More documents, more journalists and bigger revelations

When ICIJ published its first major stories on financial secrecy in April 2013, we allowed the public to see the way the financial system really works – and who it serves. Much has happened since then.

When the International Consortium of Investigative Journalists published its first major stories on financial secrecy in April 2013, we allowed the public to see the way the financial system really works – and who it serves.

Much has happened since then.

The leaders of Pakistan and Iceland have fallen, multiple people have been arrested, and hundreds of millions of badly needed dollars for schools, hospitals and infrastructure projects have been recovered by tax offices around the world – all as a direct result of our revelations.

Laws have been changed, from the United States to New Zealand to Europe, and billions of dollars in market value were wiped away from hundreds of public-traded companies we named – a strong message from the corporate world that some of the behavior we revealed is no longer acceptable.

The Paradise Papers is the sixth such investigation of the offshore world undertaken by ICIJ. Our first project, Secrecy for Sale, was followed by ChinaLeaks, LuxLeaks, SwissLeaks and, in 2016, the Panama Papers.

Each project, in turn, has generally involved more documents, more journalists and bigger revelations.

And each, in turn, has prompted new levels of outrage, provoked more public discussions and helped build momentum behind a push for a fairer, more transparent society.

But for each incremental step forward, more examples of inequality and injustice also come forth, pointing out systemic failure. It’s the disavowed, the vulnerable and the disadvantaged who suffer the consequences.

Our work is not yet done. We believe that journalism has an important role to play in righting the system.

Our expertise, our global network and our access to data sets that exist nowhere else make us uniquely qualified to find information that is hidden from the public. To borrow a famous phrase from the Watergate scandal, we are able to follow the money in ways that others are not.

Our specially developed technology is used to interrogate and distribute information, connect journalists together in an online newsroom and ensure that the journalists work as one global team.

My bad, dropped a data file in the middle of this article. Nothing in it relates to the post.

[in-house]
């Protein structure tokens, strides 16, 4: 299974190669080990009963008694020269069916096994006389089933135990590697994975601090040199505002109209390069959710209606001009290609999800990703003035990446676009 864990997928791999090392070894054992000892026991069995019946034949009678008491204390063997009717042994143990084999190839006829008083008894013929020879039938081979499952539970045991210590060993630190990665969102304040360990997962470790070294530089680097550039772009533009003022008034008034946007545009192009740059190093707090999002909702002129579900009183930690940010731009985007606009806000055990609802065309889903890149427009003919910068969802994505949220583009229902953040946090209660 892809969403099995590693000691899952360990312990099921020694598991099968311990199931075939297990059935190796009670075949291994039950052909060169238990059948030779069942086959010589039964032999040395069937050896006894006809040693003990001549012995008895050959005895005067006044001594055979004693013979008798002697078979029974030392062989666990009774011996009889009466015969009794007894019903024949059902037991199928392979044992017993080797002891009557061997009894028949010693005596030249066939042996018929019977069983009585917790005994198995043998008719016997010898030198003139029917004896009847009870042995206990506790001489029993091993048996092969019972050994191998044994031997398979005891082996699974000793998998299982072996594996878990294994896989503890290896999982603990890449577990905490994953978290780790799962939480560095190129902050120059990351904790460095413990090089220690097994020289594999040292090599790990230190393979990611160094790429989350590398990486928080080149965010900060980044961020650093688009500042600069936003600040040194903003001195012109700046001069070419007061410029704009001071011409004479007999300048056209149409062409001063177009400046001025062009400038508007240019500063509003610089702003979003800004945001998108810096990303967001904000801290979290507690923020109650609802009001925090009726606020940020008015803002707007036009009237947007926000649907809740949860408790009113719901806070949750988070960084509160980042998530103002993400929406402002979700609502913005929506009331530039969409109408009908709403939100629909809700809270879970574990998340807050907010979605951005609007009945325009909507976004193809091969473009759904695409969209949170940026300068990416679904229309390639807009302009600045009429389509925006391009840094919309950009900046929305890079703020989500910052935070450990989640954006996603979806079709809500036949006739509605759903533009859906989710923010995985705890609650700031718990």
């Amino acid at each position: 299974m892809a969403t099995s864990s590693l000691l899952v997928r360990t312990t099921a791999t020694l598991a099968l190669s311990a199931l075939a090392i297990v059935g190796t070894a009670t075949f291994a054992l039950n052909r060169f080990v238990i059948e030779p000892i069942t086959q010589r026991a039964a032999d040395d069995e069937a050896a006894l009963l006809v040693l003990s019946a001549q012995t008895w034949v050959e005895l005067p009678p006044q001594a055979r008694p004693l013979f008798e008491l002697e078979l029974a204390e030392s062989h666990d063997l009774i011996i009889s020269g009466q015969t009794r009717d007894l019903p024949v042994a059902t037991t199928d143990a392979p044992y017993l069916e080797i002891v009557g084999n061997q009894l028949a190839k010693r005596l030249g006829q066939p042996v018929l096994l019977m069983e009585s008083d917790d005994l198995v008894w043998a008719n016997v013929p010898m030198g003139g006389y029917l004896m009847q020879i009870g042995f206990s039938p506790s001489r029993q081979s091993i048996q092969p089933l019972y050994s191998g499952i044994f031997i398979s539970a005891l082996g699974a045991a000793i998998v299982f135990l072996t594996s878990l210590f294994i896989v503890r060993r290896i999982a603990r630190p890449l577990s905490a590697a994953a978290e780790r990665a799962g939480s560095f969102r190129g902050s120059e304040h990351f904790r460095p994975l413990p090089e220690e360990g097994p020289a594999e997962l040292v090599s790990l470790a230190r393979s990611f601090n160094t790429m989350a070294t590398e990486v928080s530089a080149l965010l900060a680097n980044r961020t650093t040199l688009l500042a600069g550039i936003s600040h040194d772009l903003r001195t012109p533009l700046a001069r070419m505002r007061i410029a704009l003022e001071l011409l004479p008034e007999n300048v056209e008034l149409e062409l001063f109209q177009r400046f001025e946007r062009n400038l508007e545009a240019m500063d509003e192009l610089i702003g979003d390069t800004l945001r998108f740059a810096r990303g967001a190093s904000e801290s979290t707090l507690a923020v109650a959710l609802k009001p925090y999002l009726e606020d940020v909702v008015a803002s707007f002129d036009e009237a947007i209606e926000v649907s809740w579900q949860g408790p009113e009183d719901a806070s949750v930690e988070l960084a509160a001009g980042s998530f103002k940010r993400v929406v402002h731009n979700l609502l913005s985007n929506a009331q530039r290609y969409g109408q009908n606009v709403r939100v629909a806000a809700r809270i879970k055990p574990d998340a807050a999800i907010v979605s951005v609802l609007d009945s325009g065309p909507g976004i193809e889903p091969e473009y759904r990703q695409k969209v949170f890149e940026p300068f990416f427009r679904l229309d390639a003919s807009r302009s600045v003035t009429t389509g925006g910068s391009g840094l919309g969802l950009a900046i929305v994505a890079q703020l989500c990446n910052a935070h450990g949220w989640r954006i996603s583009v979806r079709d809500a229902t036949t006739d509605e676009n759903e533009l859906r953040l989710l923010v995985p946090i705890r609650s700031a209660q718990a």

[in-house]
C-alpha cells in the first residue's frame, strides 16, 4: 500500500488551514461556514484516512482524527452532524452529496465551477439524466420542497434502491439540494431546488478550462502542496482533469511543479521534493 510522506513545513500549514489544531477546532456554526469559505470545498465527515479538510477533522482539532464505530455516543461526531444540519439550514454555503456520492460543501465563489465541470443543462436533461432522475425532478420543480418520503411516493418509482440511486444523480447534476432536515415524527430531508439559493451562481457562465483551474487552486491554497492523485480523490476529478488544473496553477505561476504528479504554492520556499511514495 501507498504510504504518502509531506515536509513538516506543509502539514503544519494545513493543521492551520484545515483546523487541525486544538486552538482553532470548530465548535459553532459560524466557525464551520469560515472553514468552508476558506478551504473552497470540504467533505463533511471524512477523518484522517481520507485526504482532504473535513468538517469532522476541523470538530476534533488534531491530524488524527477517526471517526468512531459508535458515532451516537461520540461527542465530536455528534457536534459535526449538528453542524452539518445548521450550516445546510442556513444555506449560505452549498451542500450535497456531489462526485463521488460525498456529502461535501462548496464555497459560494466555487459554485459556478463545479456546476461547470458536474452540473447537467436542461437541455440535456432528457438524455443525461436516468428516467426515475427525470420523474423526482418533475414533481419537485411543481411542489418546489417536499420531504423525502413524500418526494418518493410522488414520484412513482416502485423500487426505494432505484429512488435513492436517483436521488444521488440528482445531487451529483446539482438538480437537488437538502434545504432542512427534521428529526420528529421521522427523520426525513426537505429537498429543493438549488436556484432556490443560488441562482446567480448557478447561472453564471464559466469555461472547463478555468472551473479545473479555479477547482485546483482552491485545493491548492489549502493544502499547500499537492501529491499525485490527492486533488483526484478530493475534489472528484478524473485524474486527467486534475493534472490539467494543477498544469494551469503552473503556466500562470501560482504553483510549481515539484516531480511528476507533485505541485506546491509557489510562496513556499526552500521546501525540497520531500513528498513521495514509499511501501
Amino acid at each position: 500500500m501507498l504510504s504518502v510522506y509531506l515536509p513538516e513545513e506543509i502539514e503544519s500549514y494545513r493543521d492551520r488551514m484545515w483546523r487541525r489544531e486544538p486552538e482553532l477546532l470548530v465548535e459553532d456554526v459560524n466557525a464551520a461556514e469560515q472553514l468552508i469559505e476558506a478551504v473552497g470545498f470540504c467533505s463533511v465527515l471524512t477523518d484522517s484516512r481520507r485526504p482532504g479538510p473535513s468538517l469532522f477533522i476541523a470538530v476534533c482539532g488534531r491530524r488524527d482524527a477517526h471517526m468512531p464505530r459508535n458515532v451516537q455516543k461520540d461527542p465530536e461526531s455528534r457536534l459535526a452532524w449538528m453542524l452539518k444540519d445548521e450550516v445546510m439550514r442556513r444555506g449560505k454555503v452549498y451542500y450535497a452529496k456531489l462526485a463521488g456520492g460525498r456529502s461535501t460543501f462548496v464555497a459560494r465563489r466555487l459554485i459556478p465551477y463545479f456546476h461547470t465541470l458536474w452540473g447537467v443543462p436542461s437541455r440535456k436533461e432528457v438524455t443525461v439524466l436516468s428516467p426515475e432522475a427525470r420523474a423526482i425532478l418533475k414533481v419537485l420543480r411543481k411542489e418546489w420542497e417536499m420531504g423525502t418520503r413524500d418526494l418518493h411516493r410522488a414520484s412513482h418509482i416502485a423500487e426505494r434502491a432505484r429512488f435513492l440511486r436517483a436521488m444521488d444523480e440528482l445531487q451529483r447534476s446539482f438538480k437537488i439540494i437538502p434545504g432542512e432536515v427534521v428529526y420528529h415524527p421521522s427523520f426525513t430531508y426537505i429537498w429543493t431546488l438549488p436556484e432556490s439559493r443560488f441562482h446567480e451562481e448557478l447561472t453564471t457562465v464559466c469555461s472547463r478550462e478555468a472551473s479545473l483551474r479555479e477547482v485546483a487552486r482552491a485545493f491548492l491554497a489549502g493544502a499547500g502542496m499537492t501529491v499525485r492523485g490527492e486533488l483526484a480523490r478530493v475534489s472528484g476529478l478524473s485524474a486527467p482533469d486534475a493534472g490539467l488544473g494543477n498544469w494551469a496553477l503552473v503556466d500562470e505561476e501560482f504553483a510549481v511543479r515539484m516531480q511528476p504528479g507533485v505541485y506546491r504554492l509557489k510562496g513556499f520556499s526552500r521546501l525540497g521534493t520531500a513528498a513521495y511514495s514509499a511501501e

Together, we achieve results and impact that no outlet could achieve independently.

We also work in difficult environments and thereby provide help for journalists publishing stories in repressive or dangerous regimes. People are likely to turn to us to get out information they may not be able to release through their national media.

Over the past five years, we have also worked hard to position ourselves as one of the most important whistleblower outlets in the world.

ICIJ is able to report stories like the Paradise Papers because of philanthropy. We are a non-profit newsroom that relies on financial contributions from readers and friends – some as little as $1, some more substantial amounts from generous individual donors – and on the generosity of philanthropic foundations.

More than just financial assistance, it’s the support of readers and reporters around the world that really drives us: we want to create a community around the journalism we do. Our mission is to uncover corruption and injustice and, in doing so, make the world a more fair and transparent place. We can’t do it alone.

So please, get involved. Share our work. Reach out to us with information. Help us continue our reporting, and help us right the system.


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Reporters convene during a trip to Bermuda for Paradise Papers.

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Jul 07, 2021

G7 finance ministers agree on 15% minimum tax to crack down on corporate tax dodging

Jun 07, 2021
European Parliament

EU tax transparency rules leave tax justice advocates craving more ambitious reforms

Jun 02, 2021
European Parliament EU flag

European plan to unify corporate tax rules and recoup billions faces steep hurdles ahead

May 21, 2021
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